Each day someone complains via e-mail that the newspages are from yesterday or the day before. A.M. Costa Rica staffers check every page and every link when the newspaper is made available at 2 a.m. each week day.

So the problem is with the browser in each reader's computer. Particularly when the connection with the  server is slow, a computer will look to the latest page in its internal memory and serve up that page.

Readers should refresh the page and, if necessary, dump the cache of their computer, if this problem persists. Readers in Costa Rica have this problem frequently because the local Internet provider has continual problems.

Searching

The A.M. Costa Rica search page has a list of all previous editions by date and a space to search for specific words and phrases. The search will return links to archived pages.

Newspages

A typical edition will consist of a front page and four other newspages. Each of these pages can be reached by links near the top and bottom of the pages.

Classifieds

Five classified pages are updated daily. Employment listings are free, as are listings for accommodations wanted, articles for sale and articles wanted. The tourism page and the real estate sales and real estate rentals are updated daily.

Advertising information

A summary of advertising rates and sizes are available for display and classifieds.

Statistics

A.M. Costa Rica makes its monthly statistics available to advertisers and readers. It is HERE! 


Contacting us

Both the main telephone number and the editor's e-mail address are listed on the front page near the date.

Visiting us

Directions to our office and other data, like bank account numbers are on the about us page.


Digicel begins operations
with Honduran network


Special to A.M. Costa Rica

Digicel, the largest telecommunications operator in the Caribbean and recent entrant to the Central American market, has launched services in Honduras with an investment of $450 million to build a modern GSM network.

With a population of nearly 7.5 million people and mobile penetration currently at approximately 60 percent, Digicel said it is confident it can stimulate growth in the mobile market in Honduras by increasing mobile penetration within five years from its current level to 80 percent. Digicel also will be employing 450 people directly and 3,000 people indirectly.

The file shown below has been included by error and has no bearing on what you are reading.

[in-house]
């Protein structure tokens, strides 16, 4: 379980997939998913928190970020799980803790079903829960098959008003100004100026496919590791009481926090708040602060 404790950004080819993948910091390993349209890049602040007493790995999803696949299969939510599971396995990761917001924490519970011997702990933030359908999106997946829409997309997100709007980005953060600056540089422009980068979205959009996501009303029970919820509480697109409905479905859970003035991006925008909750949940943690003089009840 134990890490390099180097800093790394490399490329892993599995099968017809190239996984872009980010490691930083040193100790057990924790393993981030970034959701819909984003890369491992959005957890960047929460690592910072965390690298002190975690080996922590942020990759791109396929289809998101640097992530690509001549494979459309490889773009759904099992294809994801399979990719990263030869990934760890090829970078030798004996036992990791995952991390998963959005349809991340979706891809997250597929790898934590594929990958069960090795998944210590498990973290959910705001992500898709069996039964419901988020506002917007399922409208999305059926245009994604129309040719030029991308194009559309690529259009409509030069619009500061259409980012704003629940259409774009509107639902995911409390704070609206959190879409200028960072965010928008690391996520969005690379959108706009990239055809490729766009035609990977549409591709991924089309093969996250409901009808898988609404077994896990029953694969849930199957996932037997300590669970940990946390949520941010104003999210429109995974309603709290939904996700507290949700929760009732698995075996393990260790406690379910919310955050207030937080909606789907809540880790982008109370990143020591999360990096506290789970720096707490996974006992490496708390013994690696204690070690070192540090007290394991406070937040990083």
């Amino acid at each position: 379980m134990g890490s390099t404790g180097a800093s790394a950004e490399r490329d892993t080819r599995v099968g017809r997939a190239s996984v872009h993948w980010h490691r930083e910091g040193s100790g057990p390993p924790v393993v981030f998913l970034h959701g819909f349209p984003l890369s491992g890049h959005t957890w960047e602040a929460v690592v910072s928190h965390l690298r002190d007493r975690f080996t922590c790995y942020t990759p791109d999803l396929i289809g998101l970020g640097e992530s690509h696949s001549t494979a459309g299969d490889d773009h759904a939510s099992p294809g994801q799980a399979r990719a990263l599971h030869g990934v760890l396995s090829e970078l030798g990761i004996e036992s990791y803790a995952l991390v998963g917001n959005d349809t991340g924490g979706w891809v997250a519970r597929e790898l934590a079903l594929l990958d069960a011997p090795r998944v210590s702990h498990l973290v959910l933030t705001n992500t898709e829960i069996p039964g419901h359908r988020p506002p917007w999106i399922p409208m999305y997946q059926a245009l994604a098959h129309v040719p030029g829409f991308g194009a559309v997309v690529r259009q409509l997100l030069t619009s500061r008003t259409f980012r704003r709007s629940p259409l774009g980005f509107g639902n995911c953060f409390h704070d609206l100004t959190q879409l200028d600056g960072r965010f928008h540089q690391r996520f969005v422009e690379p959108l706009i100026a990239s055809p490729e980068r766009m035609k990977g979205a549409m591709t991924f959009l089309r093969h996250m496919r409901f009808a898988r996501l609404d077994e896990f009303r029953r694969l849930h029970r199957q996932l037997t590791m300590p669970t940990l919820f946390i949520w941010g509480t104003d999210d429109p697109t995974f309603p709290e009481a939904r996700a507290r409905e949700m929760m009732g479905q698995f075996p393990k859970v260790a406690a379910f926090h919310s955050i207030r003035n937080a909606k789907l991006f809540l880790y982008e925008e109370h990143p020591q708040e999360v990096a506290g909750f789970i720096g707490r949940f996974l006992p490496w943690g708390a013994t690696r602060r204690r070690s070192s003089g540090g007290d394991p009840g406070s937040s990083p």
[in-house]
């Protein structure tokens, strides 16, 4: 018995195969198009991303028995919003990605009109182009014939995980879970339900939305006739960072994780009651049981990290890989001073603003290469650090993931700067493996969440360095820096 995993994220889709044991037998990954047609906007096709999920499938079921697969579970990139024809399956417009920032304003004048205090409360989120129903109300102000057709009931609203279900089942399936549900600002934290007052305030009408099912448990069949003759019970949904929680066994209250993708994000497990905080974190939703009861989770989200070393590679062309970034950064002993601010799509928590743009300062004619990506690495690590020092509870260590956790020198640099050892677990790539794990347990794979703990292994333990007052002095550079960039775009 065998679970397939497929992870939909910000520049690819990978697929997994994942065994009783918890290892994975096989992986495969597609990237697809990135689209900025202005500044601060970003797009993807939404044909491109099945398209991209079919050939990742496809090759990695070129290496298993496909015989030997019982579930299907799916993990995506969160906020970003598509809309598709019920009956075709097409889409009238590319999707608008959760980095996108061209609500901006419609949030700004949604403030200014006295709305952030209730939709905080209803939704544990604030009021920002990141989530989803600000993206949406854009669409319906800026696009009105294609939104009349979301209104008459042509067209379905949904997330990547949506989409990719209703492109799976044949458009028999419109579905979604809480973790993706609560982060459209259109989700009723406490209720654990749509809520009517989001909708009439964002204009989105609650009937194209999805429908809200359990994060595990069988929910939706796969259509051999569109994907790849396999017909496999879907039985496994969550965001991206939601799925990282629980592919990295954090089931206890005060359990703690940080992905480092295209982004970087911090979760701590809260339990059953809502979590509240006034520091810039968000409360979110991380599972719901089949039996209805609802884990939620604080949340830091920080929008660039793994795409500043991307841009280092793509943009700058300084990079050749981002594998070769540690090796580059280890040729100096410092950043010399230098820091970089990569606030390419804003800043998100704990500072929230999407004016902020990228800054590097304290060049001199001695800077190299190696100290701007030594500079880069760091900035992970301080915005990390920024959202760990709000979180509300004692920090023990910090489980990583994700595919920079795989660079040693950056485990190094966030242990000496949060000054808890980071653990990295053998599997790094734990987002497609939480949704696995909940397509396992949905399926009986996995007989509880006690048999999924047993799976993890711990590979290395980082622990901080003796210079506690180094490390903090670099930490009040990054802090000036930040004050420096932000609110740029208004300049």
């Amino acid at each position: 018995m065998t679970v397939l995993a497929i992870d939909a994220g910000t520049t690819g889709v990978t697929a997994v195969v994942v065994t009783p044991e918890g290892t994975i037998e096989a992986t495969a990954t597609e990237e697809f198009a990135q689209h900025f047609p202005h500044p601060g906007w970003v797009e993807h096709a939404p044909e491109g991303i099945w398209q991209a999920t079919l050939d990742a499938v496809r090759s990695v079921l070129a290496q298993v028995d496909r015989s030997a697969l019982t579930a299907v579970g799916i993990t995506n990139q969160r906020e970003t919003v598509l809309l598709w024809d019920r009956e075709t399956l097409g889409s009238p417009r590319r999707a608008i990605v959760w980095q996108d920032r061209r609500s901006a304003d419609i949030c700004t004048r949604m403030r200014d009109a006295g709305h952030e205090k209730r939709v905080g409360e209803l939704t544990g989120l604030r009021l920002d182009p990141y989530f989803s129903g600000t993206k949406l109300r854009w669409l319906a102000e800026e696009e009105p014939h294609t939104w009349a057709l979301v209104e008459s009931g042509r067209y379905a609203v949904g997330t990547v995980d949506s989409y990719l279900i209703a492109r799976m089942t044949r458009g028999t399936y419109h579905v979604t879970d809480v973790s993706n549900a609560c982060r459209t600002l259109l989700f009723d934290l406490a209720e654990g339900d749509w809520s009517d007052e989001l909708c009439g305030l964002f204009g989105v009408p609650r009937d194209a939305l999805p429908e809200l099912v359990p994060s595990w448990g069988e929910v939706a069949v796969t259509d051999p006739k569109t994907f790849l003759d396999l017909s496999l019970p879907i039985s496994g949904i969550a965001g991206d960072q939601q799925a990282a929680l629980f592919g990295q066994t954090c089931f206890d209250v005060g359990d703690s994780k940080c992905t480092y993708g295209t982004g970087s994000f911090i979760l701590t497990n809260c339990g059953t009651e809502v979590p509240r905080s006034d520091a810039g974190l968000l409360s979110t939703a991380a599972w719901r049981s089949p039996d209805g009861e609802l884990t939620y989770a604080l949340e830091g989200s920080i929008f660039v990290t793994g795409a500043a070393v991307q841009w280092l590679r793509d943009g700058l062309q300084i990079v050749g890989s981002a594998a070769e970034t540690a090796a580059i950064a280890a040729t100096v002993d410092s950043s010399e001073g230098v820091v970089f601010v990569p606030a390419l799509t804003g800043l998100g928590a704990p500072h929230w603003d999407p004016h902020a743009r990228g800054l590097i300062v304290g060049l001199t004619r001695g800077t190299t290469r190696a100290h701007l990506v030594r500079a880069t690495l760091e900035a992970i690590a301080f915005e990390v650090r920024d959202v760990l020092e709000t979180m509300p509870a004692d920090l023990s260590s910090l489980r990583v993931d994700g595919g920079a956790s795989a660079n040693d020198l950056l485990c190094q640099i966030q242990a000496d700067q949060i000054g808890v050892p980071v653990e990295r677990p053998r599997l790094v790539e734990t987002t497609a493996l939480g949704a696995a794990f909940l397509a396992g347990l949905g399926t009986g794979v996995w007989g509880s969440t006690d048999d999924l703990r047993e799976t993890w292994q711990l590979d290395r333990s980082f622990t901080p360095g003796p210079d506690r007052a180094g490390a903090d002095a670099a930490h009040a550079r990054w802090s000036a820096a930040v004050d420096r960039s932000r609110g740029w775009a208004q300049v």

“We are delighted to launch in Honduras and we see this market as having high-growth potential,” said Digicel Central America Chairman, Denis O’Brien. “With this launch, and our imminent launch in Panama, Digicel is cementing its footprint in the Central American mobile market. Our goal is to become a significant competitor in the region by delivering superior networks and a better service to our customers.”

Digicel entered the Central American market through its acquisition of the El Salvador operation, Digicel Holdings Ltd, in 2006. Since rebranding to Digicel El Salvador in April 2007, the company quickly tripled its customer base to move from being the fourth to the second mobile operator in the market. Digicel subsequently won licenses to operate in Honduras in December 2007 and Panama in May 2008.

With operations in 31 markets worldwide and more than 6.5 million customers, Digicel’s investment in the Caribbean and Central American region exceeds US$2.8 billion.

In Honduras the company’s network will include more than 500 retail distributors and more than 40,000 recharge outlets nationwide, Digicel said.

Hopes are high for traffic law

By the A.M. Costa Rica staff

The president of the Asamblea Legislativa said Wednesday that a new traffic law could be approved within 15 days.

He is Francisco Antonio Pacheco, who was acting as president of the country Wednesday in the absence of Óscar Arias Sánchez. Arias was in New York.

Both Pacheco and other officials agreed that the new law with stiffer penalties was vital to the country. The legislature has been criticized for stalling particularly after one of its members was detained on an allegation of driving drunk and being involved in a fatal accident.